Codependency: Are you enabling your addict?

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codependencyAre you in the grips of codependency and can’t find a way out? Do you keep “rescuing” your addict over and over again, hoping and praying that maybe this time things will be different? No one can deny the heartache and frustration of dealing with an addicted loved one. As a parent, partner, family member or friend of an addict you want to do everything in your power to help. But have your crossed the line into codependency? Here are a few signs that you may stuck in a cycle of codependency and enabling your addict:

  1. Do you feel the need to be in control?
  2. Were you raised in a dysfunctional family with an alcoholic or drug addicted parent or was one of your parents ill?
  3. Do you have a hard time setting boundaries and want to please others?
  4. Do you put others head of yourself and feel the desire to be a caretaker?
  5. Do you spend time trying to fix other people instead of focusing on yourself?
  6. Do you have a hard time saying no?
  7. Does the thought of letting go and allowing others to make their own choices cause you anxiety?

They say the definition of insanity is doing the same thing over and over again and expecting a different result. Many people who are caught up in codependency just can’t stop trying to fix their addict. It becomes a mission and they often feel they are the only one who can save the addict in their lives.

It is no accident that the addict most often has someone suffering from codependency in their life. The addict knows exactly how to push the buttons of the codependent to get what he or she wants. The codependent– desperate to help and fix the addict– gives in and will provide food, shelter, money and other comfort items to the addict, allowing the addict to avoid facing consequences of his or her behavior. The only way the addict can hit rock bottom and change is for the codependency behavior to stop.

The addict must face the truth and become responsible for his or her addiction without placing blame on others before being successful in treatment. Even the best rehabs and addiction professionals cannot help someone who continues to blame others and will not admit they have a problem. Many times the codependent and the addict need to be separated for a time period during the addiction treatment. If the addict goes in to a long term drug rehab for treatment, this allows both the addict and the codependent to seek help so that they can eventually reunite and develop a more healthy relationship.

If you are stuck in codependency and want to stop enabling the addict in your life, you must get help. A codependency coach is a great way to work on these issues. You need a specialist who is an expert in codependency and understands the condition and how to successfully treat it. Realizing you both have a problem is the first step for both the addict and the codependent to recover.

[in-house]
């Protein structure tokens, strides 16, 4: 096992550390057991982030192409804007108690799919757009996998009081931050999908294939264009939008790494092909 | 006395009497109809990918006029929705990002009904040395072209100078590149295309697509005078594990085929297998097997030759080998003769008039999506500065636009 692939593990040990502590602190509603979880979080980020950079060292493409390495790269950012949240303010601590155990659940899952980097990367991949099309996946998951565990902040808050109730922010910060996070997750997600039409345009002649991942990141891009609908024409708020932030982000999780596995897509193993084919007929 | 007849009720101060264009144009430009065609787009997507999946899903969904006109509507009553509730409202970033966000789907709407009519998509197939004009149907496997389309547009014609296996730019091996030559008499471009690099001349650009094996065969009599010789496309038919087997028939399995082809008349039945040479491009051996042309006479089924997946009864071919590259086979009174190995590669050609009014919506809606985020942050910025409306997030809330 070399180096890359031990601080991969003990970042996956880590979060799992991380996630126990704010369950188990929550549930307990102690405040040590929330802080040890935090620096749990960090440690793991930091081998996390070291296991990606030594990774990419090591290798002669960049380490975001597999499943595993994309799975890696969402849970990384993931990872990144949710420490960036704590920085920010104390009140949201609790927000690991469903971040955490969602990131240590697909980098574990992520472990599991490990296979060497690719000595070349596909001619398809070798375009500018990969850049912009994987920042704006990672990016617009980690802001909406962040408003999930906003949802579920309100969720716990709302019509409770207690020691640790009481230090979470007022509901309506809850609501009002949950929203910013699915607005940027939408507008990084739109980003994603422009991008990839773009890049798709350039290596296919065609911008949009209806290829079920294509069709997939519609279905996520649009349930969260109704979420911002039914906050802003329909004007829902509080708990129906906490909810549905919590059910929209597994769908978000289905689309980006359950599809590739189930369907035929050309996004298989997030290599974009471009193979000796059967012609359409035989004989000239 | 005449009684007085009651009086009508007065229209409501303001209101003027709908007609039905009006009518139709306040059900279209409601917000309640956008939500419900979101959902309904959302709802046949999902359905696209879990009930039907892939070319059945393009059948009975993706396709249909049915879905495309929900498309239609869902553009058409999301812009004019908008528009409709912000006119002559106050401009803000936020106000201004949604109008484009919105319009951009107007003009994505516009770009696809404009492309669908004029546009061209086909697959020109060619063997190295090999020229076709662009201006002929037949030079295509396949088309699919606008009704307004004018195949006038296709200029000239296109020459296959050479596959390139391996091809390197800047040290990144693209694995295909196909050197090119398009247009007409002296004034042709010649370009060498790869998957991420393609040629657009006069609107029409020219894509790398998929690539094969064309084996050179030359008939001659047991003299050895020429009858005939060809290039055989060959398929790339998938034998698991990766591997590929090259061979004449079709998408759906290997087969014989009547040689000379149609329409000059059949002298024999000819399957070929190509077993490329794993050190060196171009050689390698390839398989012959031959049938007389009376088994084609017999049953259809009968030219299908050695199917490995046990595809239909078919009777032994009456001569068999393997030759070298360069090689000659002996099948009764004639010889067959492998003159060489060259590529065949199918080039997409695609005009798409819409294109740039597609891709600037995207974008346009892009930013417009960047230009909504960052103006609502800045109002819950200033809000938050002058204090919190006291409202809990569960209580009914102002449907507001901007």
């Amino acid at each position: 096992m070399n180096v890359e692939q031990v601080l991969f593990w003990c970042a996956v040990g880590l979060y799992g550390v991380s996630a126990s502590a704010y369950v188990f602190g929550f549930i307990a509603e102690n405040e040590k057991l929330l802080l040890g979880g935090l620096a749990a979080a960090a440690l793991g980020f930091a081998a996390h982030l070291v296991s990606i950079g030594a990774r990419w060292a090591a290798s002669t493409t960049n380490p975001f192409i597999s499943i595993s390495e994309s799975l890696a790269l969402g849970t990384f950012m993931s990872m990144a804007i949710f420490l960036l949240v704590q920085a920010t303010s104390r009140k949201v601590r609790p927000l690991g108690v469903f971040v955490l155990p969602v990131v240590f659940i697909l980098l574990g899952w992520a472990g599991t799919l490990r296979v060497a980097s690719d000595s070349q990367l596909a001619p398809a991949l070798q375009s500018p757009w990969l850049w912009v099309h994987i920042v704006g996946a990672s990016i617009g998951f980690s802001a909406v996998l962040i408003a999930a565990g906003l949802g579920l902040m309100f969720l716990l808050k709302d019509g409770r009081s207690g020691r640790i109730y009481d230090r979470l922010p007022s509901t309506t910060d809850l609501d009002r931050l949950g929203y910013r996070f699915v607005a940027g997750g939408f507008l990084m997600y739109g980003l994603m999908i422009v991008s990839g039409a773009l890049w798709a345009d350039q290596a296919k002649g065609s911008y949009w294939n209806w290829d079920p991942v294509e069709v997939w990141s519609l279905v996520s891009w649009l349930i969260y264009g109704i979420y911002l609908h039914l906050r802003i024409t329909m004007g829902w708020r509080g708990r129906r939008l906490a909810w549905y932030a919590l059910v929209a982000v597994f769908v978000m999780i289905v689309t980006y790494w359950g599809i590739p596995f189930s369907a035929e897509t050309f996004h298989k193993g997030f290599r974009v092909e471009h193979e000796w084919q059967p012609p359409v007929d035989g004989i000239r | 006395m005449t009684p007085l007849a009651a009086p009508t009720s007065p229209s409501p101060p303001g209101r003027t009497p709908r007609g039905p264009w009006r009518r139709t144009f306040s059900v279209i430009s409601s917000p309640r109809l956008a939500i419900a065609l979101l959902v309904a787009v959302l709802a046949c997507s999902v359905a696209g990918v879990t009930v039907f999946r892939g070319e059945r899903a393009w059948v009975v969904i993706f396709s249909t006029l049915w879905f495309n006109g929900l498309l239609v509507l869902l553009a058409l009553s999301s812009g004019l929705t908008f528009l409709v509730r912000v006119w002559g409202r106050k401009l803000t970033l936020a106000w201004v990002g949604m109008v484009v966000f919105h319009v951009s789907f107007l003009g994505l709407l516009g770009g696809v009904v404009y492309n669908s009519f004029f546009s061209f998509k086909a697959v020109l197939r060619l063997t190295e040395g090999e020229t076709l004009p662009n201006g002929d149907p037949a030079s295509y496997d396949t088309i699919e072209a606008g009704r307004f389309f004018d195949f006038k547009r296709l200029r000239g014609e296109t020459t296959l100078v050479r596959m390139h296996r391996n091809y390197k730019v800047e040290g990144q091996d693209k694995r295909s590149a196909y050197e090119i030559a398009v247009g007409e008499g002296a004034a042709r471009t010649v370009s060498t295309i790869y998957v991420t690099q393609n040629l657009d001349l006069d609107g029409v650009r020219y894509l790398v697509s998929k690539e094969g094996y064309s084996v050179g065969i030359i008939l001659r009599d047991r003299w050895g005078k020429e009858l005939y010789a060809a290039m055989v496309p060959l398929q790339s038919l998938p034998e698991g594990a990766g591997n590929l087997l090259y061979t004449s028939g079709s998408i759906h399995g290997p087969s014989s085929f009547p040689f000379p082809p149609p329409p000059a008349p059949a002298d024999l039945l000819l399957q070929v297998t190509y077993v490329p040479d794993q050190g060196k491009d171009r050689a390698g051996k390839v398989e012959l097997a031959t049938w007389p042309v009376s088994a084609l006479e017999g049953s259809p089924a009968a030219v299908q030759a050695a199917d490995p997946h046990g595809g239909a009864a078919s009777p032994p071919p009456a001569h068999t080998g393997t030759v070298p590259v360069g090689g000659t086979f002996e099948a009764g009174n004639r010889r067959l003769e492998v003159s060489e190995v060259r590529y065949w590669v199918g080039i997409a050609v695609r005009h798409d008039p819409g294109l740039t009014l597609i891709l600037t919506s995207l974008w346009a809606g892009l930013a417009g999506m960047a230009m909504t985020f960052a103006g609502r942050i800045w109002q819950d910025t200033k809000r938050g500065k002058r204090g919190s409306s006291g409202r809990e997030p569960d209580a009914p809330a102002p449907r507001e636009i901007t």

Florida is home to some of the very best rehabs and addiction professionals in Florida. The Florida Addiction Resource Directory had researched and found the best rehabs and addiction professionals in Florida and listed them here. When seeking healthcare or treatment of any kind, be sure to ask many questions and do your own research as well. Remember, the addict and the codependent must both be ready to accept help before treatment can be successful.

Codependency: Are you enabling your addict?

August 5, 2013 |

One thought on “Codependency: Are you enabling your addict?

  1. The only real and effective way that anyone can truly recommend as a method of dealing with the ingrained and endemic process of Co-Dependency is either a treatment at one of the few Programs extant one of which is in AZ (viz.Cottonwood). The other method is to immerse oneself in a long term commitment to attend CODA Meetings and read all of the literature extant within it to root out and overhaul ones outlook, character and personality developed over a life-time of living in an alcoholic home or within an alcoholic family. This takes a lot of work and a minimum of five years of weekly attendance and doing all of the 12 Steps and practicing the principles in a home, work, and social environments are required to adapt an effective and healthy repertoire of behaviors. I also believe from personal experience and involvement for personal reasons over the past 20 years that a long term Sobriety of several or many years must first be garnered before attempting to deal with this very painful material. The stress and psychological trauma of this information surfacing into ones consciousness and awareness could actually become a source of triggering substance abuse relapse. That is why from personal knowledge and experience i recommend a prolonged Sobriety first before reading the material and never just read it without developing a safety net of fellow recovering people engaged in this process as a support for facing this information, because issues of sexual, physical, and emotional and mental abuse often surface in this process of personal awakening and awareness. A strong spiritual program should be in place before attempting this part of Recovery which is, in my opinion one of the essential components in achieving lasting contentment and peace in living a happy, joyous, and free life

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